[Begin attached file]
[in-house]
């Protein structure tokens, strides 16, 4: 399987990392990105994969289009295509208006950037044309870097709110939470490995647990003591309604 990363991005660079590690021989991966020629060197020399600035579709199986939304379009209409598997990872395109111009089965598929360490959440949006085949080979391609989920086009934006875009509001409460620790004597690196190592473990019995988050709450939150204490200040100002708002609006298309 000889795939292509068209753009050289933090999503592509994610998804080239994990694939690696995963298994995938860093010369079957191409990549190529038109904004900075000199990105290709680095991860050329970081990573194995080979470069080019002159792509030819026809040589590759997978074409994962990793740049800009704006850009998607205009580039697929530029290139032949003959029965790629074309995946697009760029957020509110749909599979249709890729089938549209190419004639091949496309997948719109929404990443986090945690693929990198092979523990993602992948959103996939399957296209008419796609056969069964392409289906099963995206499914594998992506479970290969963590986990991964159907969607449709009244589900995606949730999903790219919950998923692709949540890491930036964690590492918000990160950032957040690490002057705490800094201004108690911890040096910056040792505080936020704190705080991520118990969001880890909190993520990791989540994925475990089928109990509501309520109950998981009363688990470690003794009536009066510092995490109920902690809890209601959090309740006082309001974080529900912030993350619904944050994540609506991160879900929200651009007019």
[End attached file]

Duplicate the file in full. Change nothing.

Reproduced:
[in-house]
């Protein structure tokens, strides 16, 4: 399987990392990105994969289009295509208006950037044309870097709110939470490995647990003591309604 990363991005660079590690021989991966020629060197020399600035579709199986939304379009209409598997990872395109111009089965598929360490959440949006085949080979391609989920086009934006875009509001409460620790004597690196190592473990019995988050709450939150204490200040100002708002609006298309 000889795939292509068209753009050289933090999503592509994610998804080239994990694939690696995963298994995938860093010369079957191409990549190529038109904004900075000199990105290709680095991860050329970081990573194995080979470069080019002159792509030819026809040589590759997978074409994962990793740049800009704006850009998607205009580039697929530029290139032949003959029965790629074309995946697009760029957020509110749909599979249709890729089938549209190419004639091949496309997948719109929404990443986090945690693929990198092979523990993602992948959103996939399957296209008419796609056969069964392409289906099963995206499914594998992506479970290969963590986990991964159907969607449709009244589900995606949730999903790219919950998923692709949540890491930036964690590492918000990160950032957040690490002057705490800094201004108690911890040096910056040792505080936020704190705080991520118990969001880890909190993520990791989540994925475990089928109990509501309520109950998981009363688990470690003794009536009066510092995490109920902690809890209601959090309740006082309001974080529900912030993350619904944050994540609506991160879900929200651009007019």